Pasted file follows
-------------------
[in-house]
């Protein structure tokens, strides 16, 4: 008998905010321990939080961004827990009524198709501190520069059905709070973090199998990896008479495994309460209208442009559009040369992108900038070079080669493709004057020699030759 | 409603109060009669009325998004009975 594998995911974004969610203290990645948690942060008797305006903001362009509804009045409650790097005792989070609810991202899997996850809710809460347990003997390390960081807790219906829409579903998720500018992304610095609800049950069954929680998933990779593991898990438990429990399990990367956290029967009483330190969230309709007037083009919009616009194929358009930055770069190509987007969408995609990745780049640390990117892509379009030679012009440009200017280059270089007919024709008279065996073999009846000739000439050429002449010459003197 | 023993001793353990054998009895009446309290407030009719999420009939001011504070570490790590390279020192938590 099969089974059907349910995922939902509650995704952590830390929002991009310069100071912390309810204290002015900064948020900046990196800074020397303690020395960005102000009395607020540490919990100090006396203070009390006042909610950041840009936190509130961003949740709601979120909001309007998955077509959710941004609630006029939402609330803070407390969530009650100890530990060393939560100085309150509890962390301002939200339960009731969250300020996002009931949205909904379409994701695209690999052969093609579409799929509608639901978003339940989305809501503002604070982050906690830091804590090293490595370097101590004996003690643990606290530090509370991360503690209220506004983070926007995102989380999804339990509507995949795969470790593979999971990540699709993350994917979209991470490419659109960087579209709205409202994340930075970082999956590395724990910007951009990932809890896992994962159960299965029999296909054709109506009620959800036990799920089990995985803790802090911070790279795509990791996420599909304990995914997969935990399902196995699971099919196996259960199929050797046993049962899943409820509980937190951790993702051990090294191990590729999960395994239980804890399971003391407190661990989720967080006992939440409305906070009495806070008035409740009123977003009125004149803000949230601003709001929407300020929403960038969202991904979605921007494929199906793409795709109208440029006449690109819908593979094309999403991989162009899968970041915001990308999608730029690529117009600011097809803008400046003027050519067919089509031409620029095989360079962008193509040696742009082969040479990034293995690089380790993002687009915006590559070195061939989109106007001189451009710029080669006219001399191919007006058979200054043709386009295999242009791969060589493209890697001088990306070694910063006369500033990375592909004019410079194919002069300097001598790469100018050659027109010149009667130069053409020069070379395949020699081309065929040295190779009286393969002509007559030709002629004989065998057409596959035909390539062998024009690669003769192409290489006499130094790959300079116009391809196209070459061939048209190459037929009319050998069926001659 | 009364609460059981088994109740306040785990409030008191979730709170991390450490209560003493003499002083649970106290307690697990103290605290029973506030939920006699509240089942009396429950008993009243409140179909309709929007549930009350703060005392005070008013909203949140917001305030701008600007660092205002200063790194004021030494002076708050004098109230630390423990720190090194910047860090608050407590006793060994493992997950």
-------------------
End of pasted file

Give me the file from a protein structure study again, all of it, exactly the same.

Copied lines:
[in-house]
């Protein structure tokens, strides 16, 4: 008998905010321990939080961004827990009524198709501190520069059905709070973090199998990896008479495994309460209208442009559009040369992108900038070079080669493709004057020699030759 | 409603109060009669009325998004009975 594998995911974004969610203290990645948690942060008797305006903001362009509804009045409650790097005792989070609810991202899997996850809710809460347990003997390390960081807790219906829409579903998720500018992304610095609800049950069954929680998933990779593991898990438990429990399990990367956290029967009483330190969230309709007037083009919009616009194929358009930055770069190509987007969408995609990745780049640390990117892509379009030679012009440009200017280059270089007919024709008279065996073999009846000739000439050429002449010459003197 | 023993001793353990054998009895009446309290407030009719999420009939001011504070570490790590390279020192938590 099969089974059907349910995922939902509650995704952590830390929002991009310069100071912390309810204290002015900064948020900046990196800074020397303690020395960005102000009395607020540490919990100090006396203070009390006042909610950041840009936190509130961003949740709601979120909001309007998955077509959710941004609630006029939402609330803070407390969530009650100890530990060393939560100085309150509890962390301002939200339960009731969250300020996002009931949205909904379409994701695209690999052969093609579409799929509608639901978003339940989305809501503002604070982050906690830091804590090293490595370097101590004996003690643990606290530090509370991360503690209220506004983070926007995102989380999804339990509507995949795969470790593979999971990540699709993350994917979209991470490419659109960087579209709205409202994340930075970082999956590395724990910007951009990932809890896992994962159960299965029999296909054709109506009620959800036990799920089990995985803790802090911070790279795509990791996420599909304990995914997969935990399902196995699971099919196996259960199929050797046993049962899943409820509980937190951790993702051990090294191990590729999960395994239980804890399971003391407190661990989720967080006992939440409305906070009495806070008035409740009123977003009125004149803000949230601003709001929407300020929403960038969202991904979605921007494929199906793409795709109208440029006449690109819908593979094309999403991989162009899968970041915001990308999608730029690529117009600011097809803008400046003027050519067919089509031409620029095989360079962008193509040696742009082969040479990034293995690089380790993002687009915006590559070195061939989109106007001189451009710029080669006219001399191919007006058979200054043709386009295999242009791969060589493209890697001088990306070694910063006369500033990375592909004019410079194919002069300097001598790469100018050659027109010149009667130069053409020069070379395949020699081309065929040295190779009286393969002509007559030709002629004989065998057409596959035909390539062998024009690669003769192409290489006499130094790959300079116009391809196209070459061939048209190459037929009319050998069926001659 | 009364609460059981088994109740306040785990409030008191979730709170991390450490209560003493003499002083649970106290307690697990103290605290029973506030939920006699509240089942009396429950008993009243409140179909309709929007549930009350703060005392005070008013909203949140917001305030701008600007660092205002200063790194004021030494002076708050004098109230630390423990720190090194910047860090608050407590006793060994493992997950």